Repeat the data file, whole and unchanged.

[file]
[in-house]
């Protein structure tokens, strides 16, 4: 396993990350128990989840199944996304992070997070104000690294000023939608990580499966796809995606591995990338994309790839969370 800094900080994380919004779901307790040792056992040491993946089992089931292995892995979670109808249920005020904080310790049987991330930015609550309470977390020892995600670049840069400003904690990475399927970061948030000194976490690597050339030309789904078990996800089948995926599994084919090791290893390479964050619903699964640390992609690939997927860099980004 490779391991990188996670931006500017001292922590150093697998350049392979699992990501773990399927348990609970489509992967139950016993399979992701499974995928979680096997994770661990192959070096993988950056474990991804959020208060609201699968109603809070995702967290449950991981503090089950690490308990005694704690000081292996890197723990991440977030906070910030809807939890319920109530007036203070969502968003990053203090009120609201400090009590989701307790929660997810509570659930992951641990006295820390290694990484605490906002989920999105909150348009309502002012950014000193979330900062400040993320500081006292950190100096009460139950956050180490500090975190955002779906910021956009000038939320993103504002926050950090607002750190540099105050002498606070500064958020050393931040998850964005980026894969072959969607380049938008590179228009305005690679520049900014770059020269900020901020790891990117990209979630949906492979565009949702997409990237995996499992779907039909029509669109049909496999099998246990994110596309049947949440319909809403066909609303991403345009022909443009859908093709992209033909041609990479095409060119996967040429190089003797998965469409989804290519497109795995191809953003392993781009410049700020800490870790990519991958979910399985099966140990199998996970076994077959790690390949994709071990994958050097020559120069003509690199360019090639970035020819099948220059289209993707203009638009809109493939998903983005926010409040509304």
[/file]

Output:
[in-house]
């Protein structure tokens, strides 16, 4: 396993990350128990989840199944996304992070997070104000690294000023939608990580499966796809995606591995990338994309790839969370 800094900080994380919004779901307790040792056992040491993946089992089931292995892995979670109808249920005020904080310790049987991330930015609550309470977390020892995600670049840069400003904690990475399927970061948030000194976490690597050339030309789904078990996800089948995926599994084919090791290893390479964050619903699964640390992609690939997927860099980004 490779391991990188996670931006500017001292922590150093697998350049392979699992990501773990399927348990609970489509992967139950016993399979992701499974995928979680096997994770661990192959070096993988950056474990991804959020208060609201699968109603809070995702967290449950991981503090089950690490308990005694704690000081292996890197723990991440977030906070910030809807939890319920109530007036203070969502968003990053203090009120609201400090009590989701307790929660997810509570659930992951641990006295820390290694990484605490906002989920999105909150348009309502002012950014000193979330900062400040993320500081006292950190100096009460139950956050180490500090975190955002779906910021956009000038939320993103504002926050950090607002750190540099105050002498606070500064958020050393931040998850964005980026894969072959969607380049938008590179228009305005690679520049900014770059020269900020901020790891990117990209979630949906492979565009949702997409990237995996499992779907039909029509669109049909496999099998246990994110596309049947949440319909809403066909609303991403345009022909443009859908093709992209033909041609990479095409060119996967040429190089003797998965469409989804290519497109795995191809953003392993781009410049700020800490870790990519991958979910399985099966140990199998996970076994077959790690390949994709071990994958050097020559120069003509690199360019090639970035020819099948220059289209993707203009638009809109493939998903983005926010409040509304």